Evangelicals who believe in Purgatory

It has long struck me how many evangelicals–including some of the most anti-Catholic–actually hold to a Roman Catholic soteriology, though without the sacraments, putting a big emphasis on the role of the will, good works, and moral perfection in salvation.  Now some evangelicals are advocating belief in Purgatory.  Scott McKnight reviews a book that makes the case for an evangelical doctrine of Purgatory. [Read more…]

Why Marco Rubio goes to two churches

A piece on the religious beliefs of presidential candidate Marco Rubio says that he attends both a Baptist church with his family and also attends mass at the  Roman Catholic church of his childhood.  This is because he appreciates gospel preaching and also “craves” Holy Communion.  He says, “I wondered why there couldn’t be a church that offered both a powerful, contemporary gospel message and the actual body and blood of Jesus.”

There is such a thing, Marco Rubio!  It’s called the Lutheran church!  You don’t have to go to two different churches to get both the Gospel and the true Body and Blood of Christ.  Those go together, which is the whole point of Lutheranism.  Why don’t people know this?  [Read more…]

The Luther Reading Challenge

Some people from the Institute for Ecumenical Research in Strasburg, France, have been teaching Luther and his theology to an international crowd in Wittenberg for the last six years.  They have been amazed at how Luther’s articulation of the Gospel addresses contemporary issues and contemporary religious struggles.

So in conjunction with Lutheran Forum, this group is sponsoring a Luther Reading Challenge.

You can go to this  website to find free readings from Luther.  You can discuss them here and in groups of your own.  The reading project will continue until the 500th anniversary of Luther’s posting of the 95 Theses, which will be on October 31, 2017.

Read about it after the jump and take the Luther Reading Challenge! [Read more…]

The Benedict Option

The outrage from big business (even Walmart!), the media, and the culture at large over Indiana’s Religious Freedom bill has many Christians thinking that America is a lost cause.  The dominant culture is so fixated on gay marriage and sexual permissiveness that it will not tolerate dissenters.  Even religious liberty, in the court of public opinion and likely legal opinion, will have to give way, and conservative believers will increasingly be demonized and punished.

Whether we are actually at that point or not, a number of thinkers–mostly of the Roman Catholic and Orthodox persuasion–are raising the possibility of what they call  The Benedict Option.

After Rome fell to moral chaos and then to the barbarians, St. Benedict formed distinct Christian communities where believers could practice their faith separated from the world.  Similarly, mainstream American culture may become so hostile to Christianity, so the reasoning goes, that Christians must form alternative communities, carrying on an alternative culture, until, as with Benedict, the barbarians are converted.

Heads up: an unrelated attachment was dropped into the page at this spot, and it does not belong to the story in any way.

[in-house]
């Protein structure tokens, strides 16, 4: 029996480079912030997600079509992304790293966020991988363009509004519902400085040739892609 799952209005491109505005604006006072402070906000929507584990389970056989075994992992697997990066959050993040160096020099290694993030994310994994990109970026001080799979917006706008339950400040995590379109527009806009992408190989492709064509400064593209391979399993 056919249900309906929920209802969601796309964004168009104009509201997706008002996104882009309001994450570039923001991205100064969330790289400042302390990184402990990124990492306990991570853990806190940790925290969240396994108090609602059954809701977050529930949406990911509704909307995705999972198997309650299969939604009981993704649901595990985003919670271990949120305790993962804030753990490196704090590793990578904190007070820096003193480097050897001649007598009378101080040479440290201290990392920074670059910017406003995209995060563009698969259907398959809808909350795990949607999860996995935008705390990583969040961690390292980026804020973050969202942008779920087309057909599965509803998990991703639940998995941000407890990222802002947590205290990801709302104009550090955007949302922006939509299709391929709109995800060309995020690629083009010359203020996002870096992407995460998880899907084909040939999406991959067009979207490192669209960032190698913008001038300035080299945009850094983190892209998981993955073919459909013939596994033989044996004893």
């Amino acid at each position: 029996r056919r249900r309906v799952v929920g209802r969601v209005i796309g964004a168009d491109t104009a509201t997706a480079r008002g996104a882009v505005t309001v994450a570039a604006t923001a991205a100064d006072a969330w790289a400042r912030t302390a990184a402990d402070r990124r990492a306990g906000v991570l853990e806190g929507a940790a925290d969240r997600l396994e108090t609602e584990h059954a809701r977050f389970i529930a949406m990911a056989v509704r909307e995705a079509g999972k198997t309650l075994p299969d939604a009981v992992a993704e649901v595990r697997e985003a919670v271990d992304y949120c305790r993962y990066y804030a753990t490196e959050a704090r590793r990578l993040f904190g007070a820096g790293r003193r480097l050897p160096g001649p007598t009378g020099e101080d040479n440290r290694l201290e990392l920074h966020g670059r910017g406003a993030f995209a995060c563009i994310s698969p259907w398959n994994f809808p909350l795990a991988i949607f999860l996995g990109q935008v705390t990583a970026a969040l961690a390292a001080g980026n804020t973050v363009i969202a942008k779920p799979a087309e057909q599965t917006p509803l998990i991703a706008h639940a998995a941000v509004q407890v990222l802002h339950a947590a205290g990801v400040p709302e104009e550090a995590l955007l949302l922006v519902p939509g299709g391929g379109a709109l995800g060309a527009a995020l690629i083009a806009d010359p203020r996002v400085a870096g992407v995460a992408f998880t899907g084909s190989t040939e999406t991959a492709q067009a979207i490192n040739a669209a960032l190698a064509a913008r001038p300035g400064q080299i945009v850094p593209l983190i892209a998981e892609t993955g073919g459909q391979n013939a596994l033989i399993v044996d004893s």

Rick Strickert posted some powerful quotations on this subject on Lutheran Forum, which I give after the jump.  And then I want to pose a question:  Can there be a Lutheran version of the Benedict Option, and, if so, how would it be different from the Roman Catholic and Fundamentalist versions? [Read more…]

“Power of Positive Thinking” founder dies

Rev. Robert Schuller, one of the pioneering megachurch pastors with his Crystal Cathedral and “power of positive thinking” theology, died at the age of 88. [Read more…]

“Everything is groundless and gratuitous”

More from Oswald Bayer, who shows the connection between justification and creation, as underscored in Luther’s Small Catechism:

The world was called into being without any worldly condition, in pure freedom and pure goodness.  Creation out of nothing means that everything that is exists out of sheer gratuity, out of pure goodness.  “All this is done out of pure, fatherly and divine goodness and mercy, without any merit or worthiness of mine at all!”  That is how Luther puts it when explaining the first article of the creed in the Small Catechism.  The terms “merit” and “worthiness” both belong directly to the language of the theology of justification.  Yet they do not occur in the exposition of the second and third articles of the creed, only in the exposition of the first.  This is a striking feature, and it indicates the breadth and depth of the justifying Word.  This Word concerns not just my history but world history and the history of nature.  It concerns all things.

Those who live in the dispute of “justifications,” asking about the ground of their own lives within this world, are told that everything is groundless and gratuitous, and they need not ground or justify themselves; it is grounded and justified only by God’s free and ungrounded Word of love.  Under no obligation and without any condition, God promises communion, communion through and beyond death.  The justification of the ungodly, the resurrection of the dead, and creation out of nothing all happen through this promise and pledge alone.  The promise of God lets us live by faith.  (Living by Faith , Chapter 6)

 

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